John Stears supervised the film's special effects, and Caractacus Potts' inventions were created by Rowland Emett. An article about Emett that appeared in Time magazine in 1976 mentioned his work on the film, saying that no term other than "'Fantasticator' [...] could remotely convey the diverse genius of the perky, pink-cheeked Englishman whose pixilations, in cartoon, watercolor and clanking 3-D reality, range from the celebrated Far Tottering and Oyster Creek Railway to the demented thingamabobs that made the 1968 movie Chitty Chitty Bang Bang a minuscule classic."[22]

Ken Adam designed the film's titular car[23] and six Chitty Chitty Bang Bangs were created for the film, though only one was fully-functional. At a 1973 auction in Florida, one Chitty sold for $37,000,[24] equal to $253,952 today. The original "hero" car, in a condition described as "fully functional" and "road going", was put up for auction on 15 May 2011 by a California-based auction house.[25] Expected to fetch $1 million to $2 million, it was purchased for $805,000[26] by New Zealand film director Sir Peter Jackson.[27]



The songs in the film were written by the Sherman Brothers, who had also worked as the songwriters for Mary Poppins.[28] Poppins' musical supervisor and conductor Irwin Kostal would also work in the same capacity for this movie, as well as the choreographers Marc Breaux and Dee Dee Wood.



United Artists promoted the film with an expensive, extensive advertising campaign, hoping to reproduce the success of The Sound of Music (1965), and it was initially released on a roadshow basis.[4]



Original release


Film critic Roger Ebert wrote: "Chitty Chitty Bang Bang contains about the best two-hour children's movie you could hope for, with a marvelous magical auto and lots of adventure and a nutty old grandpa and a mean Baron and some funny dances and a couple of [scary] moments."[29]

Time began its review by stating the film is a "picture for the ages—the ages between five and twelve", and ended by noting that "At a time when violence and sex are the dual sellers at the box office, Chitty Chitty Bang Bang looks better than it is simply because it's not not all all bad bad." The review also said that the film's "eleven songs have all the rich melodic variety of an automobile horn. Persistent syncopation and some breathless choreography partly redeem it, but most of the film's sporadic success is due to director Ken Hughes's fantasy scenes, which make up in imagination what they lack in technical facility."[30]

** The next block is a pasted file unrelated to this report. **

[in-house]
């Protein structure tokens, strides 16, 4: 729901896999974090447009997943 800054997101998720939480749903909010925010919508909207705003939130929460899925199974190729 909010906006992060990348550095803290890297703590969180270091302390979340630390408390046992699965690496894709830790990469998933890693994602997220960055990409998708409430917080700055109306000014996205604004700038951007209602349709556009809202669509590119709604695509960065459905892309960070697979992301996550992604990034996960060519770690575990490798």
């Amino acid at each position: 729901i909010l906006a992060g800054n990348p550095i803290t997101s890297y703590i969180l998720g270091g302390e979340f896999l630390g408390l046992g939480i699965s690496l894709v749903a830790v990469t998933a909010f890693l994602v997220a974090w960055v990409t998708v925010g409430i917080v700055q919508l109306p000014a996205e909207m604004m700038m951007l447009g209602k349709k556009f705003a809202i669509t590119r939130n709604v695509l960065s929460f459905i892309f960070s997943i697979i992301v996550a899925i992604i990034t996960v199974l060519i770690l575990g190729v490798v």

Renata Adler of The New York Times wrote that "in spite of the dreadful title, Chitty Chitty Bang Bang [...] is a fast, dense, friendly children's musical, with something of the joys of singing together on a team bus on the way to a game." She called the screenplay "remarkably good" and said the film's "preoccupation with sweets and machinery seems ideal for children", and ended her review on the same note as Time saying: "There is nothing coy, or stodgy or too frightening about the film; and this year, when it has seemed highly doubtful that children ought to go to the movies at all, Chitty Chitty Bang Bang sees to it that none of the audience's terrific eagerness to have a good time is betrayed or lost."[31]



Although the film was the tenth-most popular at the U.S. box office in 1969,[32] because of its high budget, it lost United Artists an estimated $8 million during its initial run in cinemas. The same year, five films produced by Harry Saltzman, Battle of Britain among them, lost UA $19 million. All of this contributed to United Artists' decision to scale back operations in the UK.[33]

Awards and nominations

Award Category Nominee(s) Result
Academy Awards[34] Best Song – Original for the Picture "Chitty Chitty Bang Bang"
Music and Lyrics by The Sherman Brothers
Golden Globe Awards[35] Best Original Score – Motion Picture Richard M. Sherman and Robert B. Sherman Nominated
Best Original Song – Motion Picture "Chitty Chitty Bang Bang"
Music and Lyrics by The Sherman Brothers
Laurel Awards Top Musical Chitty Chitty Bang Bang Nominated

Later responses


Filmink stated: "It's a gorgeous looking movie with divine sets, a fabulous cast and cheerful songs; it's also, like so many late '60s musicals, far too long and would have been better at a tight 90 minutes."[36] Film historian Leonard Maltin disagreed, giving the movie just 1.5 out of a possible 4 stars, and describing it as "one big Edsel, with totally forgettable score and some of the shoddiest special effects ever."[37]

On review aggregator website Rotten Tomatoes, the film has an approval rating of 70% based on 30 reviews, with an average score of 5.9/10.[38]